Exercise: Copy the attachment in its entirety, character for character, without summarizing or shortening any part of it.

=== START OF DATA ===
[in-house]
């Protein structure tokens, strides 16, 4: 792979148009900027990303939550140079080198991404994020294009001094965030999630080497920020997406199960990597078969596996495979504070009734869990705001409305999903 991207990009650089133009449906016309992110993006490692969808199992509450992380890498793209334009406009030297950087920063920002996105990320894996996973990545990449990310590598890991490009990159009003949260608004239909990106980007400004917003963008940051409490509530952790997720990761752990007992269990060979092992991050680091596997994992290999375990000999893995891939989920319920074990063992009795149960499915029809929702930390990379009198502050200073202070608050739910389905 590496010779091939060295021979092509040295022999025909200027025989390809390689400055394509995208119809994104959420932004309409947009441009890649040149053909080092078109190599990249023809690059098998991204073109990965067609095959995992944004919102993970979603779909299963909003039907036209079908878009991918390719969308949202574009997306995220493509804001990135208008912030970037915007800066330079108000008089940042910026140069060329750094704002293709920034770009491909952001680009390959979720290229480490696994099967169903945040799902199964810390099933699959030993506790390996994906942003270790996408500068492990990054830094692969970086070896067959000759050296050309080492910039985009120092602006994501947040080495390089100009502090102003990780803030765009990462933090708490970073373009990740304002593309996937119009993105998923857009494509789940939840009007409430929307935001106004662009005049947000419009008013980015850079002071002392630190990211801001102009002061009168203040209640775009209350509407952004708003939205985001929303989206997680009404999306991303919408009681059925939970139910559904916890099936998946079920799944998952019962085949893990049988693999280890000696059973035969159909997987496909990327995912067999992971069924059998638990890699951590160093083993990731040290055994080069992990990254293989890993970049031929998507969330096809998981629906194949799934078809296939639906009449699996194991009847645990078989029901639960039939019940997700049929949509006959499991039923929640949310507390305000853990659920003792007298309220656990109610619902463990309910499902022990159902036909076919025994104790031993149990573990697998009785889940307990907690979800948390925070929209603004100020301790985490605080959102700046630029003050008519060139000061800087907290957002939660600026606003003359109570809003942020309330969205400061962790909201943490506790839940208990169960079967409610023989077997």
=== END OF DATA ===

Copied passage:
[in-house]
């Protein structure tokens, strides 16, 4: 792979148009900027990303939550140079080198991404994020294009001094965030999630080497920020997406199960990597078969596996495979504070009734869990705001409305999903 991207990009650089133009449906016309992110993006490692969808199992509450992380890498793209334009406009030297950087920063920002996105990320894996996973990545990449990310590598890991490009990159009003949260608004239909990106980007400004917003963008940051409490509530952790997720990761752990007992269990060979092992991050680091596997994992290999375990000999893995891939989920319920074990063992009795149960499915029809929702930390990379009198502050200073202070608050739910389905 590496010779091939060295021979092509040295022999025909200027025989390809390689400055394509995208119809994104959420932004309409947009441009890649040149053909080092078109190599990249023809690059098998991204073109990965067609095959995992944004919102993970979603779909299963909003039907036209079908878009991918390719969308949202574009997306995220493509804001990135208008912030970037915007800066330079108000008089940042910026140069060329750094704002293709920034770009491909952001680009390959979720290229480490696994099967169903945040799902199964810390099933699959030993506790390996994906942003270790996408500068492990990054830094692969970086070896067959000759050296050309080492910039985009120092602006994501947040080495390089100009502090102003990780803030765009990462933090708490970073373009990740304002593309996937119009993105998923857009494509789940939840009007409430929307935001106004662009005049947000419009008013980015850079002071002392630190990211801001102009002061009168203040209640775009209350509407952004708003939205985001929303989206997680009404999306991303919408009681059925939970139910559904916890099936998946079920799944998952019962085949893990049988693999280890000696059973035969159909997987496909990327995912067999992971069924059998638990890699951590160093083993990731040290055994080069992990990254293989890993970049031929998507969330096809998981629906194949799934078809296939639906009449699996194991009847645990078989029901639960039939019940997700049929949509006959499991039923929640949310507390305000853990659920003792007298309220656990109610619902463990309910499902022990159902036909076919025994104790031993149990573990697998009785889940307990907690979800948390925070929209603004100020301790985490605080959102700046630029003050008519060139000061800087907290957002939660600026606003003359109570809003942020309330969205400061962790909201943490506790839940208990169960079967409610023989077997």